PHY2011 - Neuroscience of sensation, brain and movement
6 points, SCA Band 2, 0.125 EFTSL
Undergraduate Faculty of Science
Leader: Associate Professor Ramesh Rajan
Clayton First semester 2008 (Day)
This unit examines, in four themes, the nervous, sensory, brain and muscle systems, which act as the body's detection, communication, analysis, and action systems. Theme 1 (The world within) explains nerves and intercell communication. Theme 2 (Registering the world) shows how the systems of touch, pain, hearing, vision, taste and smell detect stimuli. Theme 3 (Analysing the world) shows how the brain analyses information. Theme 4 (Action responses) details how the body responds through movement via muscles and limbs. Normal physiology and common dysfunctions of the systems are studied, to allow for a greater understanding of the normal physiology, and an appreciation of dysfunctions.
On completion of this unit, students will have achieved a basic knowledge and understanding of the structure and function of nerves, of cellular signalling systems, sensory systems, the central nervous system, and skeletal muscles; understood how cells in the body, and nerve cells in particular, signal information to other cells and organs in the communication systems of the body; understood how specialized sensory systems act as the detection systems of the body to provide information about the world and how this information is carried to the brain for interpretation in the analysis system of the body; understood how the skeletal muscles function to allow the body to respond overtly to the world as the action systems of the body; integrated the specific knowledge and insights gained in the study directed to the previous four objectives into a logical appreciation of the role in whole body physiology of the detection, communication, analysis and action systems of the body; developed an appreciation of the basis and manifestations of adaptations or dysfunction of these systems; developed an appreciation of the variability inherent in biological systems through laboratory exercises; promoted their abilities to organize and work in groups towards a common goal, through appropriate laboratory tasks and structured self-learning exercises; developed skills in laboratory techniques that are integral to the study of physiology; and developed skills in written communication through written reports on practicals and examination essays.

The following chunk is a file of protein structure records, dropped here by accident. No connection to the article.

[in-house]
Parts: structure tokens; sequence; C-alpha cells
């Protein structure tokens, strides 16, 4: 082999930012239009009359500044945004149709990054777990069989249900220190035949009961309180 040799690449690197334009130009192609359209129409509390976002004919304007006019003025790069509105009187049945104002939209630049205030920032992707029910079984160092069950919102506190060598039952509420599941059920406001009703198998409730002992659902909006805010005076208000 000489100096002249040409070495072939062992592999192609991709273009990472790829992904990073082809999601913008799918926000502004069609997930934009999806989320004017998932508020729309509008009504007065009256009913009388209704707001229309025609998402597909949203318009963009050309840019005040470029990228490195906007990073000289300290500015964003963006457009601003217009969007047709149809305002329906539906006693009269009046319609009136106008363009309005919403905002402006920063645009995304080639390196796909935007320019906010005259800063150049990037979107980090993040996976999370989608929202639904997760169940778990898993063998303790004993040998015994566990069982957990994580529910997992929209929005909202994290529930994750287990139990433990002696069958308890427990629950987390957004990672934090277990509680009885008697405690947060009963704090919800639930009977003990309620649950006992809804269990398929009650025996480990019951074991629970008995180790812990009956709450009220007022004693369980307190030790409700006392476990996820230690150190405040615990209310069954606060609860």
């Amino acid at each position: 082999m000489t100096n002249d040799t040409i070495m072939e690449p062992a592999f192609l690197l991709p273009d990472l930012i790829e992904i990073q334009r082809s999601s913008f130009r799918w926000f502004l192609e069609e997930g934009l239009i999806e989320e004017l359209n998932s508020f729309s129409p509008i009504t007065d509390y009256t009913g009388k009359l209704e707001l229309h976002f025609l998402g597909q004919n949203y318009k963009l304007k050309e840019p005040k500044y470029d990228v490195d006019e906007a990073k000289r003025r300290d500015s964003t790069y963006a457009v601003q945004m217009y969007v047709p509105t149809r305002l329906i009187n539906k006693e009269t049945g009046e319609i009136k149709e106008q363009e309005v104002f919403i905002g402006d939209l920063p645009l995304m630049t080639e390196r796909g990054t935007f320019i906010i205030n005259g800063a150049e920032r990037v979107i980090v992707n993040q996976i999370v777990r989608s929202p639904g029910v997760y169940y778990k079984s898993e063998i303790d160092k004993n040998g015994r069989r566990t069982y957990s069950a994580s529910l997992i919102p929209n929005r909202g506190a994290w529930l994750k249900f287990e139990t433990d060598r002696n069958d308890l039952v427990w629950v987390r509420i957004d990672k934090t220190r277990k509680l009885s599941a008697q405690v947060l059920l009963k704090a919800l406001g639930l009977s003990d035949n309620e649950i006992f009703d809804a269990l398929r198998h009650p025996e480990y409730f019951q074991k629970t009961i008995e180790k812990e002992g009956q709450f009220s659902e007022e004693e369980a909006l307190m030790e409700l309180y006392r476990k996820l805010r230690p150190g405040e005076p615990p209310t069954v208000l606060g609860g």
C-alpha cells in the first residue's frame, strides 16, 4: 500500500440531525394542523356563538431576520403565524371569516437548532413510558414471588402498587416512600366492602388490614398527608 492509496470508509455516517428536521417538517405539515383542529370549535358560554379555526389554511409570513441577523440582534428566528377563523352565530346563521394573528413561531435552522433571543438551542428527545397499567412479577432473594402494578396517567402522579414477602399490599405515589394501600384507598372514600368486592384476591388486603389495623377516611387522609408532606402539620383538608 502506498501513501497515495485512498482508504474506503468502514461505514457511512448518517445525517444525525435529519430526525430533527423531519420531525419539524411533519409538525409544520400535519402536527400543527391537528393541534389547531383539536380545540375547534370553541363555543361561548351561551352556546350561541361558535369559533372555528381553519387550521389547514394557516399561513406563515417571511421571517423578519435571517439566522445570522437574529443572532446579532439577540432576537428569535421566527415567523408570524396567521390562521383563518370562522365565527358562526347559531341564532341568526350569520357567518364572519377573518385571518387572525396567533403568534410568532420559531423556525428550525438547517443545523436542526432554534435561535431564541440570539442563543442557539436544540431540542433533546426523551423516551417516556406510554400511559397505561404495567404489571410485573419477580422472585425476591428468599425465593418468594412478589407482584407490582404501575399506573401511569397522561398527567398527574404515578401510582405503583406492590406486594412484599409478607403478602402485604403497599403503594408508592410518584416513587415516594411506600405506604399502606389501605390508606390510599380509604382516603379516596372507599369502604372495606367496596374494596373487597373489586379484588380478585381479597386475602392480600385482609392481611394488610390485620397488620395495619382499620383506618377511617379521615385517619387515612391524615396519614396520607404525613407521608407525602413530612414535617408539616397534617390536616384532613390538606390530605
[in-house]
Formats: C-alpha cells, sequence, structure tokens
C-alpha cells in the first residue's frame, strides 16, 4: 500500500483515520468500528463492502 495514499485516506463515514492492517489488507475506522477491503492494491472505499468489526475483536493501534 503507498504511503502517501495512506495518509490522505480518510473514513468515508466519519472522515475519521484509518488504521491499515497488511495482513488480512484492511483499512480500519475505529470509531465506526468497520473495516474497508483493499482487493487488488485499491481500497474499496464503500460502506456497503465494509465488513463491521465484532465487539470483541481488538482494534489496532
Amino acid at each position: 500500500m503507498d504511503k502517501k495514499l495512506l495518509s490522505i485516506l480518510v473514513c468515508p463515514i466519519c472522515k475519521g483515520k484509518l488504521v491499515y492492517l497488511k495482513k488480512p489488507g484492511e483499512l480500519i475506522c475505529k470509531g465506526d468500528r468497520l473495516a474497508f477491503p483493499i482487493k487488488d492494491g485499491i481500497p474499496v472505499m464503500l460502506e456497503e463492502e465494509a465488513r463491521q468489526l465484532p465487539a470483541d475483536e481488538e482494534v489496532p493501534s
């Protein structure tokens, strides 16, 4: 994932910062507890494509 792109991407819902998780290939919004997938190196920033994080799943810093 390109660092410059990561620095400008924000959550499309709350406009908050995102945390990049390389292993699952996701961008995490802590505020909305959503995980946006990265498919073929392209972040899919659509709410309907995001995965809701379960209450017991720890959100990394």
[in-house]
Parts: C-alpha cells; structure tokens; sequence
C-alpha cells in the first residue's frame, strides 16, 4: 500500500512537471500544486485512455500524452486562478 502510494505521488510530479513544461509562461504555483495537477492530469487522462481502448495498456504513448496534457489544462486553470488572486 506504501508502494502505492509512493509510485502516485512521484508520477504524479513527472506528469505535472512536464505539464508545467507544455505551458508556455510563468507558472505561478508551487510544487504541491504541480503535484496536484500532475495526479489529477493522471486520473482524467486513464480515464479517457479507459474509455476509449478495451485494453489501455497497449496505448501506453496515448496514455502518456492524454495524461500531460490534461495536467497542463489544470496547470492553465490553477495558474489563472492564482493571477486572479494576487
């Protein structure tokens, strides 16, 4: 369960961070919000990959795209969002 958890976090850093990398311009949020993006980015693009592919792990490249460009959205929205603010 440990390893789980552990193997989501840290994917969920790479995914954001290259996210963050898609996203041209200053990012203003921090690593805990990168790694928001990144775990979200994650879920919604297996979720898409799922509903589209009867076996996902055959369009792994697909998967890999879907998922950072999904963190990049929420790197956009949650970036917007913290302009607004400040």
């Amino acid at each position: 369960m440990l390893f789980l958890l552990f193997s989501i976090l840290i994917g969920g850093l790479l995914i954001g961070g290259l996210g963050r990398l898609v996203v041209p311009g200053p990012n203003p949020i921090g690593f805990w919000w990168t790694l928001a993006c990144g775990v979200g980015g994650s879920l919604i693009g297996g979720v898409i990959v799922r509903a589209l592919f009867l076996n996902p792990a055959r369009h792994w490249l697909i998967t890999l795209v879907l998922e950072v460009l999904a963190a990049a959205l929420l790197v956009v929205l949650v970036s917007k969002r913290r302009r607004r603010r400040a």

In semester multiple-choice tests: 30%
Three 1-hour lectures and one 3-hour hour practical class or progress review period per week
PHY2051 and BMS1052